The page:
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History of Vail

Vail's 50th Anniversary is a celebration of all who have traveled here and contributed to what Vail is today. Whether you traveled here to ski in the 1970's, stopped by to hike and mountain bike in the 1990's, worked a winter in the 1980's, or have been spending family holidays at one of our luxuriousVail hotels every year since the resort was founded, we want this celebration to have something for you! See the Vail 50th Anniversary Event page for updates and timelines of events

History of Vail Video Series
This series of videos chronicles the story of Vail as told by the founders themselves. Starting with the early years and leading up to the present, these videos will show the amazing story of hard work and dedication that went into founding Vail 50 years ago. Stay tuned throughout the 50th season as we release new segments.

The Early Years: Founders Pete Siebert and Earl Eaton along with other talk about the Vail Valley pre-development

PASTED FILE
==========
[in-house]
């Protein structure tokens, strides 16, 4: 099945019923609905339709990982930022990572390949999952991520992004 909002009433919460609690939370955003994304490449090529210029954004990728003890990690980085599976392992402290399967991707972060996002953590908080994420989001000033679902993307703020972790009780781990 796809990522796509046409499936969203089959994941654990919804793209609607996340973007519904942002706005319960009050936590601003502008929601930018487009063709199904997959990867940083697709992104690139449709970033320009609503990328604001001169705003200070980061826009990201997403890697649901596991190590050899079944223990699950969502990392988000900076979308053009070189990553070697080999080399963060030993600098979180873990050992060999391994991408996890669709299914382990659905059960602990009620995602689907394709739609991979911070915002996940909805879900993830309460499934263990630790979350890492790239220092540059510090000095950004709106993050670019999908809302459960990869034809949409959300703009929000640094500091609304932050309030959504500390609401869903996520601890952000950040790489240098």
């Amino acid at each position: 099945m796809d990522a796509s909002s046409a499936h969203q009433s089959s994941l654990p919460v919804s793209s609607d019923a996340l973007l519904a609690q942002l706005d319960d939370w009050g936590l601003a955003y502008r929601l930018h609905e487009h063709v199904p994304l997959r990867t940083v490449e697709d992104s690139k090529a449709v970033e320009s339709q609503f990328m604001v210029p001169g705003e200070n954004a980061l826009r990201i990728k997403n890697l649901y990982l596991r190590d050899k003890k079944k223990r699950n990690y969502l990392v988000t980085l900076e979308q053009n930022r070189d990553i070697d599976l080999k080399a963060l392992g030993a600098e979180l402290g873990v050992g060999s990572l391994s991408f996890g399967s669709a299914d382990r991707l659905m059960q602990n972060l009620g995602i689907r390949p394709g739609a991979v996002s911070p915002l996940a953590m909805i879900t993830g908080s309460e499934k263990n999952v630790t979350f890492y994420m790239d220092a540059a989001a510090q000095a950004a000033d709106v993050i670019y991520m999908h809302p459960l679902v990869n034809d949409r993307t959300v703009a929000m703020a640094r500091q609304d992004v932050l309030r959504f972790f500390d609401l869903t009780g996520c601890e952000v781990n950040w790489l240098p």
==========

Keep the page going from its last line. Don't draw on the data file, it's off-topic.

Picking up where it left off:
1962-1973: Vail came together through hard work starting in the summer of 1962
Freestyle skiing in the 1960's and 1970's at Vail

The Ute Indians first inhabited the Gore Creek Valley long before settlers moved west. The valley offered a summer home for the Utes, spending winters in the more arid lands of Western Colorado. The Utes called the majestic peaks of the Gore Range that overlook the valley “The Shining Mountains.”  Settlers moved west into the Gore Creek Valley in the mid 1800's, turning the area into ranching and grazing land.

During World War II the United States Army created a training center south of the valley called Camp Hale. The 10th Mountain Division trained for alpine combat at Camp Hale. Made up of excellent skiers and mountaineers, the 10th fought in mountainous northern Italy and upon return, they became major players in the quickly growing ski industry founding or working at over 50 resorts in the US. 

One veteran of the 10th Mountain Division, Pete Seibert, returned to Colorado after the war to return to 
skiing and became a member of the Aspen Ski Patrol, Aspen Ski School and eventually the manager of Loveland Basin Ski Area. While at Loveland, Pete and Earl Eaton began looking to develop another ski area in the Rocky Mountain region. 

Earl Eaton grew up in Colorado and began skiing at a young age. By 1940, Eaton was working for the CCC in Glenwood Springs and ski racing in Aspen where he met Pete Seibert. Seibert and Eaton first climbed